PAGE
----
Active Creation of Instrinsically Localized Vibrations in Uranium Using X-Ray and Neutron Scattering

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In real materials, nonlinear forces cause the frequencies of vibrating atoms to depend on amplitude. As a consequence, a large-amplitude fluctuation on the scale of the atom spacing can develop a frequency that does not resonate with the normal modes, causing energy to become trapped in an intrinsically localized mode (ILM)--also called 'discrete breather' or 'lattice soliton'. As temperature is increased, entropy is expected to stabilize increased concentrations of these random hotspots. This mechanism, which spontaneously concentrates energy, has been observed in analogous systems on a larger scale, but direct sightings at the atomic scale have proved difficult. Two challenges ... continued below

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Manley, M; Alatas, A; Trouw, F; Hults, W; Leu, B; Lynn, J et al. August 23, 2007.

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In real materials, nonlinear forces cause the frequencies of vibrating atoms to depend on amplitude. As a consequence, a large-amplitude fluctuation on the scale of the atom spacing can develop a frequency that does not resonate with the normal modes, causing energy to become trapped in an intrinsically localized mode (ILM)--also called 'discrete breather' or 'lattice soliton'. As temperature is increased, entropy is expected to stabilize increased concentrations of these random hotspots. This mechanism, which spontaneously concentrates energy, has been observed in analogous systems on a larger scale, but direct sightings at the atomic scale have proved difficult. Two challenges have hampered progress: (1) the need to separate ILMs from modes associated with crystal imperfections, and (2) complications that arise at high temperatures, including feature broadening and multiphonon processes. Here we solve both of these problems by actively creating ILMs at low temperatures in {alpha}-uranium using high-energy inelastic x-ray and neutron scattering. The ILM creation excitation occurs at energies ten times higher than conventional lattice excitations, cleanly separating it from modes associated with crystal imperfections. The discovery of this excitation not only proves the existence of ILMs in uranium but also opens up a new route for finding ILMs in other materials and, in the process, a new area for spectroscopy.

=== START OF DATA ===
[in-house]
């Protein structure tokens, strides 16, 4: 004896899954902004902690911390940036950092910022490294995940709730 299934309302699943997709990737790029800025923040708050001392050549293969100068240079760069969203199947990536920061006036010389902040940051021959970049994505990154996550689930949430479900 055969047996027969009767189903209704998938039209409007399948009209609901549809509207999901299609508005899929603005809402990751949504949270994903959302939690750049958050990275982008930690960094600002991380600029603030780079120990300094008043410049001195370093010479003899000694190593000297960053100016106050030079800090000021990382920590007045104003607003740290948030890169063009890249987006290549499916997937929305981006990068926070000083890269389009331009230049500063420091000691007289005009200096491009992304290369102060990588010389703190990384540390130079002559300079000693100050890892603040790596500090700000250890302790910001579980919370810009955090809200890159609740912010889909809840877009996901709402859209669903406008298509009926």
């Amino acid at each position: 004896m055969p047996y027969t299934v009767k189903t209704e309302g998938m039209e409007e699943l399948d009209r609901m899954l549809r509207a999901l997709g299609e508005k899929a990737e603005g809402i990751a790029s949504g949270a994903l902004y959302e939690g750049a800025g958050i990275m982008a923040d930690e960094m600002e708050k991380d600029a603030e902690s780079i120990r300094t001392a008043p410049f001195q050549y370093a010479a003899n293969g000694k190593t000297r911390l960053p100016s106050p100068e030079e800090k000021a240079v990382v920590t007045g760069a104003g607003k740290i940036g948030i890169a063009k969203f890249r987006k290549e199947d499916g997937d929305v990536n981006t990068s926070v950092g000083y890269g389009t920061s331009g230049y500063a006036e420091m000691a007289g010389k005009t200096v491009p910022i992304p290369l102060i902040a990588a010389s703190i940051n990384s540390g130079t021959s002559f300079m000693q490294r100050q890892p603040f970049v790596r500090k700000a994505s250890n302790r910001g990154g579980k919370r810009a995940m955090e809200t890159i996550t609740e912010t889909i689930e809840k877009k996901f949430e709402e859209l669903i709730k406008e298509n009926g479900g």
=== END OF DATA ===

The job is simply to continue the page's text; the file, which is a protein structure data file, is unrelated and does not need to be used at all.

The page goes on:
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PDF-file: 12 pages; size: 0.4 Mbytes

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  • Journal Name: Active Creation of Instrunsically Localized Vibrations in Uranium Using X-Ray and Meutron Scattering, vol. 77, n/a, June 24, 2008, pp. 214305; Journal Volume: 77

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  • Report No.: UCRL-JRNL-234237
  • Grant Number: W-7405-ENG-48
  • Office of Scientific & Technical Information Report Number: 943819
  • Archival Resource Key: ark:/67531/metadc896222

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Office of Scientific & Technical Information Technical Reports

Reports, articles and other documents harvested from the Office of Scientific and Technical Information.

Office of Scientific and Technical Information (OSTI) is the Department of Energy (DOE) office that collects, preserves, and disseminates DOE-sponsored research and development (R&D) results that are the outcomes of R&D projects or other funded activities at DOE labs and facilities nationwide and grantees at universities and other institutions.

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  • August 23, 2007

Added to The UNT Digital Library

  • Sept. 27, 2016, 1:39 a.m.

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  • Dec. 6, 2016, 6:44 p.m.

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Manley, M; Alatas, A; Trouw, F; Hults, W; Leu, B; Lynn, J et al. Active Creation of Instrinsically Localized Vibrations in Uranium Using X-Ray and Neutron Scattering, article, August 23, 2007; Livermore, California. (digital.library.unt.edu/ark:/67531/metadc896222/: accessed December 15, 2017), University of North Texas Libraries, Digital Library, digital.library.unt.edu; crediting UNT Libraries Government Documents Department.